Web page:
Recently, I was watching my grand nephews playing together. They are rather young still, but my niece as a good mother should had begun to teach them about saying that they were sorry when they have a conflict. On this particular morning the oldest was continuing to bump into the younger and then asking for forgiveness, which the younger continued to grant. This reminded me a bit of the question that was asked of Jesus about how many times should one forgive their neighbor. To which Jesus replied 70 times 7. My grand nephews are learning the importance of forgiveness to have healthy interaction with each other.
Unforgiveness has been described as drinking poison and waiting for the other person to die. Many think that forgiveness is for the person who has hurt us, but really it is for you. Forgiveness removes our need to provide revenge and gives it over to God to deal with. It removes our bondage and gives us freedom.
Forgiveness is a complex topic and has many levels to it. The question” how do I forgive?” Is a question I hear from my clients as they discuss and deal with trauma from their past.
Joseph’s story in Genesis is a good example for us about forgiving. In Gen. 45:1-3 we see Joseph reveling to his brothers that he is alive, when they had sold him into slavery several years prior. This is a powerful passage that shows Joseph in pain and yet wanting to reconnect with his brothers again. The lesson here is that even when pain is present it is still important to forgive. I have heard people say that they will wait until they “feel” ready to forgive but in this example, we see Joseph forgiving despite the pain that he feels.
Forgiveness is a process that includes pain, healing and restoration. With some situations it is a matter of forgiving and healing without a need for restoration because the relationship is not significant or the person not safe, (safe people is a topic for another blog).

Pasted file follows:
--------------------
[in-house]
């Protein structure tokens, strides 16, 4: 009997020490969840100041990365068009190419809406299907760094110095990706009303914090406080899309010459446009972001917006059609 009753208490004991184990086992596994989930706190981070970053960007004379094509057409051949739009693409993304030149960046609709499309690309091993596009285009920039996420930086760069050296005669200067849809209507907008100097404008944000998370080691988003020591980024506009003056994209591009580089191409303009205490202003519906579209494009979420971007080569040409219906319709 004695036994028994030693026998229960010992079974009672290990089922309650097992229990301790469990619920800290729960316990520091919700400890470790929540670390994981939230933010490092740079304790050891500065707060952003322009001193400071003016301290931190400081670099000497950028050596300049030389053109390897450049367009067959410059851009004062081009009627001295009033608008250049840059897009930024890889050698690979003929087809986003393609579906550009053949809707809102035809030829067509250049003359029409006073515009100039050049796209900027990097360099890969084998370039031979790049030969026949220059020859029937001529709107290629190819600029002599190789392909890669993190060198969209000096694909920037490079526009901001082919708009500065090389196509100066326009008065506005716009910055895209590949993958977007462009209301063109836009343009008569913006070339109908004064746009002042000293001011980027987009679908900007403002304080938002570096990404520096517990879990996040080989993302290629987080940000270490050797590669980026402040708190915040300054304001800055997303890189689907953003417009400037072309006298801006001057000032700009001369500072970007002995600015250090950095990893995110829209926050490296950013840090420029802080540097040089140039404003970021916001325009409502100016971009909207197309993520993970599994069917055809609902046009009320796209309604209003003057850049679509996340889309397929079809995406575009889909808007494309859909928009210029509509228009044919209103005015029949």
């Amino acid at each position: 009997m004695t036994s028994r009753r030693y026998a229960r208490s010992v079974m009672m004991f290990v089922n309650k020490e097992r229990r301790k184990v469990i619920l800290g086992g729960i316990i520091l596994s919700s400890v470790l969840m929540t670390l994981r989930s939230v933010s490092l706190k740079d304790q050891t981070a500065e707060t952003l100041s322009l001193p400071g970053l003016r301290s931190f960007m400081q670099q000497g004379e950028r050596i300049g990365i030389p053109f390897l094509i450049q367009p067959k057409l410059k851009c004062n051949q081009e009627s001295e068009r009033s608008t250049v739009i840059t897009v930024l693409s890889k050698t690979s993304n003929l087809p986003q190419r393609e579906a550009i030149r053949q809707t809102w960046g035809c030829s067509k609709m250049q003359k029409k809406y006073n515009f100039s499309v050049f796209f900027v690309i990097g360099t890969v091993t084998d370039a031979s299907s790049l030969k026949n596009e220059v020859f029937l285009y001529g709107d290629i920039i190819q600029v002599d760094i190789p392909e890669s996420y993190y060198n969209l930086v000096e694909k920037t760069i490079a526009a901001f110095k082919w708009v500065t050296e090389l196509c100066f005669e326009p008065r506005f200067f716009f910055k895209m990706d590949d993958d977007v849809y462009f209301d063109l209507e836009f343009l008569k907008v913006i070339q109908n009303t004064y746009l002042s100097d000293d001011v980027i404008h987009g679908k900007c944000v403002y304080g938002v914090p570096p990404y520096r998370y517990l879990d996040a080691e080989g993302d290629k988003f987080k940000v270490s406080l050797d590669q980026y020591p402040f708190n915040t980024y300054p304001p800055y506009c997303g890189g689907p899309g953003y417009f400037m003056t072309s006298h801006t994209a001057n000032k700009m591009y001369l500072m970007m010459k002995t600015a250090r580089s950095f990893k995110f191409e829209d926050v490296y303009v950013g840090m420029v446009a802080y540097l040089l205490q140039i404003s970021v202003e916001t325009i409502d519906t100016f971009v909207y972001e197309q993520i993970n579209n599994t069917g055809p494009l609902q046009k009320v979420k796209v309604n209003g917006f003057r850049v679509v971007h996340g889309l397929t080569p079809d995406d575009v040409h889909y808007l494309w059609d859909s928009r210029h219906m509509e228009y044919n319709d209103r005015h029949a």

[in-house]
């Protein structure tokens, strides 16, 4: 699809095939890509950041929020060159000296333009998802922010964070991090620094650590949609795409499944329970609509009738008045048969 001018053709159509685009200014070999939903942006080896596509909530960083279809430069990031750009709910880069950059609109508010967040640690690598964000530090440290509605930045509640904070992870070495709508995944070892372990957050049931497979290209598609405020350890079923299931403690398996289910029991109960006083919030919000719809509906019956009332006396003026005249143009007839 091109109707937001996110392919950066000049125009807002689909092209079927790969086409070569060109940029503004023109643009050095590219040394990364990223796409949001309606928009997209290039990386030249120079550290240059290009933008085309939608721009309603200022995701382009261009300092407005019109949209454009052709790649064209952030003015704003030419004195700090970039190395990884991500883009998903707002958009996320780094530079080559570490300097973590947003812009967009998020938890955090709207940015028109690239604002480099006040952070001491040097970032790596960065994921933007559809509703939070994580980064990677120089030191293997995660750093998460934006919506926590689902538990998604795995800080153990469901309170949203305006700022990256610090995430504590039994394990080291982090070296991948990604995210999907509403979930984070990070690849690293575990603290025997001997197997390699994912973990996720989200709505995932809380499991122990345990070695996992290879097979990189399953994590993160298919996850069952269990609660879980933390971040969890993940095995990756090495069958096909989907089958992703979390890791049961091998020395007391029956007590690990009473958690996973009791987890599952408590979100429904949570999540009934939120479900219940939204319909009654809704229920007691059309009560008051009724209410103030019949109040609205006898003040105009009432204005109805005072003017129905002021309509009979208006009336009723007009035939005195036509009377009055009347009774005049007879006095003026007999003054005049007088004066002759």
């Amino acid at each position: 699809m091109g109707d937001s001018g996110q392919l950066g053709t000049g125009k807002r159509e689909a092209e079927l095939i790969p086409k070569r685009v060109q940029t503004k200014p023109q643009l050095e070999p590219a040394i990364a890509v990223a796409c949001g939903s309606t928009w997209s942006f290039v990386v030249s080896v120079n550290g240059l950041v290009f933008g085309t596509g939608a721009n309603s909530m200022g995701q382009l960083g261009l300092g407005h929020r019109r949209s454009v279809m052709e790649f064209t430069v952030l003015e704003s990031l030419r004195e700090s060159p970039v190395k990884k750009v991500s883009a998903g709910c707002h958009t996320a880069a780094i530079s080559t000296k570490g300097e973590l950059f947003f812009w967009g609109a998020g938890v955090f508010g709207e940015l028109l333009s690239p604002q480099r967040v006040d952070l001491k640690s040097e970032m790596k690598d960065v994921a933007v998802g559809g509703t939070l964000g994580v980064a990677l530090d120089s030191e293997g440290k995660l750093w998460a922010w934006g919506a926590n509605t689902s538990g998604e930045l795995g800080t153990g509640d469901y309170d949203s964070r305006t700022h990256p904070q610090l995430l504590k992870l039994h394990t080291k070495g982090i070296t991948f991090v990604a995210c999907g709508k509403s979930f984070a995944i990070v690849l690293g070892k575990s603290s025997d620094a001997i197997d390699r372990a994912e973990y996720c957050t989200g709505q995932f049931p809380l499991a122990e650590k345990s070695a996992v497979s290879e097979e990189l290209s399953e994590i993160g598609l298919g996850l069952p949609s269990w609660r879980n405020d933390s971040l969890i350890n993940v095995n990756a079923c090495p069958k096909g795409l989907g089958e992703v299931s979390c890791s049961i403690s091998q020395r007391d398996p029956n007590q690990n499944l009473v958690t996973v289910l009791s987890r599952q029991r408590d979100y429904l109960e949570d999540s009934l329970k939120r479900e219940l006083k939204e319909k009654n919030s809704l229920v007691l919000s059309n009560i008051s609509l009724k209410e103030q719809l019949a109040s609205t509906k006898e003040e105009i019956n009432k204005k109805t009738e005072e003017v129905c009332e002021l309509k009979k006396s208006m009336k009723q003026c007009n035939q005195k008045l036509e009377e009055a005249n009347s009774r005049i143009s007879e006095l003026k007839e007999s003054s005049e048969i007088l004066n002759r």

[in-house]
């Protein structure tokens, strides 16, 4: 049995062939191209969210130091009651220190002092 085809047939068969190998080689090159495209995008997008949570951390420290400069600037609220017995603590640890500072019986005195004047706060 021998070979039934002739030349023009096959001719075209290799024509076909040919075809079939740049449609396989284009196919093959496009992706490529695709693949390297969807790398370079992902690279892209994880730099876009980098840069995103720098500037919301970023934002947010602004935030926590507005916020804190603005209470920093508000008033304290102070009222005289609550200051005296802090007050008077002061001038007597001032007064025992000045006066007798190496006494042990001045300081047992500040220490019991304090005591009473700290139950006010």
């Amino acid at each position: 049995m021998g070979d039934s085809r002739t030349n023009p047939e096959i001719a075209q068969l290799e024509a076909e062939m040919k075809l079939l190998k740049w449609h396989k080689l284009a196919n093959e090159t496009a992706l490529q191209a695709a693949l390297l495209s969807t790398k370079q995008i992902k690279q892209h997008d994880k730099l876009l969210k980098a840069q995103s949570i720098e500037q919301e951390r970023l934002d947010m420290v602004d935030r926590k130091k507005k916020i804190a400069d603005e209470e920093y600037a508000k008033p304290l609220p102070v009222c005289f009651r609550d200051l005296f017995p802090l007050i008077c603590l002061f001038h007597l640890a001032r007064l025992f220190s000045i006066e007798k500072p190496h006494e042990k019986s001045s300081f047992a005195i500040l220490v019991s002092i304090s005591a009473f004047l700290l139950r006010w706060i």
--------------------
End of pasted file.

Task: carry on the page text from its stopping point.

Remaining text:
To start with, we need to feel the hurt to know what we are forgiving. This means taking inventory of the hurt and being specific about what happened that needs forgiving. I was told once that it takes 2 years for the brain to process forgiveness. I have heard that many people forgive and then they are reminded of the situation over again and they think “ I forgave that” . This is all part of the healing process which takes time. The more specific you can be about the incident the more helpful to processing forgiveness. If you become aware of new information, take time to forgive that specific incident.
At times restoration is desired and needed. Restoration is trust building which takes time, support and consistency. In our fast pace world being patient to give the relationship time to develop trust again can be difficult. In this process patience is a gift. Help from family and friends who know you and can support you is important. You do not need to feel like you are facing it all by yourself. Professional help can also be a good idea, to have a place of support and reflection. Emotional pain is not something you want to deal with all alone. The last point in our formula for restoration is consistency. Trust is developed by showing that you are sorry and proving it over time.
Although restoration is helpful, forgiveness does not always mean you need to trust again. Romans 12: 17-18 encourages us to be responsible for our part in the relationship, do all we can. Sometimes our best response to the situation is to let the other person know that what happened was not ok, and you forgive them but not continue the relationship.
Keep in mind, forgiveness is not so much a feeling, as it is a discipline that we have which keeps us emotionally healthy. My grand nephews will undoubtedly have conflict though out their relationship but I am thankful that they are learning the basics to forgiveness. It is my hope that you too find encouragement to remember to forgive. If we can be of help with this process for yourself or your family please do not hesitate to schedule an appointment with someone at our office.
By: Julie Perry